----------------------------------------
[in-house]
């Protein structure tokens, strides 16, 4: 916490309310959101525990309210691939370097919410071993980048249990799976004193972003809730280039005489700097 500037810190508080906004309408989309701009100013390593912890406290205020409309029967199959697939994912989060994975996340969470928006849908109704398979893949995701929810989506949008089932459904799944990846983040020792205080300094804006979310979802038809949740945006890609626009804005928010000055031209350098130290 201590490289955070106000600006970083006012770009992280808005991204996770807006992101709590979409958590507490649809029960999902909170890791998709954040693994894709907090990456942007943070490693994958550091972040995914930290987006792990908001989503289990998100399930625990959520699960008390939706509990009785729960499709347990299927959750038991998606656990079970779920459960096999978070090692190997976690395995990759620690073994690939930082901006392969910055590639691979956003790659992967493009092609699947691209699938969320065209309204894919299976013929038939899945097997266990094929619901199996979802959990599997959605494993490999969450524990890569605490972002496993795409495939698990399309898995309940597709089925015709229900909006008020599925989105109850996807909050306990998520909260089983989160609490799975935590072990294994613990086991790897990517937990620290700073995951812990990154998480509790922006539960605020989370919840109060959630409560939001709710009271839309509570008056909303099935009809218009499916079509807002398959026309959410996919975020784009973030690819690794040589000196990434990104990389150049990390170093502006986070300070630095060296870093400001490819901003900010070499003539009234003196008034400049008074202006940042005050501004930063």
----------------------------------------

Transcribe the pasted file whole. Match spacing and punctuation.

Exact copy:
[in-house]
């Protein structure tokens, strides 16, 4: 916490309310959101525990309210691939370097919410071993980048249990799976004193972003809730280039005489700097 500037810190508080906004309408989309701009100013390593912890406290205020409309029967199959697939994912989060994975996340969470928006849908109704398979893949995701929810989506949008089932459904799944990846983040020792205080300094804006979310979802038809949740945006890609626009804005928010000055031209350098130290 201590490289955070106000600006970083006012770009992280808005991204996770807006992101709590979409958590507490649809029960999902909170890791998709954040693994894709907090990456942007943070490693994958550091972040995914930290987006792990908001989503289990998100399930625990959520699960008390939706509990009785729960499709347990299927959750038991998606656990079970779920459960096999978070090692190997976690395995990759620690073994690939930082901006392969910055590639691979956003790659992967493009092609699947691209699938969320065209309204894919299976013929038939899945097997266990094929619901199996979802959990599997959605494993490999969450524990890569605490972002496993795409495939698990399309898995309940597709089925015709229900909006008020599925989105109850996807909050306990998520909260089983989160609490799975935590072990294994613990086991790897990517937990620290700073995951812990990154998480509790922006539960605020989370919840109060959630409560939001709710009271839309509570008056909303099935009809218009499916079509807002398959026309959410996919975020784009973030690819690794040589000196990434990104990389150049990390170093502006986070300070630095060296870093400001490819901003900010070499003539009234003196008034400049008074202006940042005050501004930063």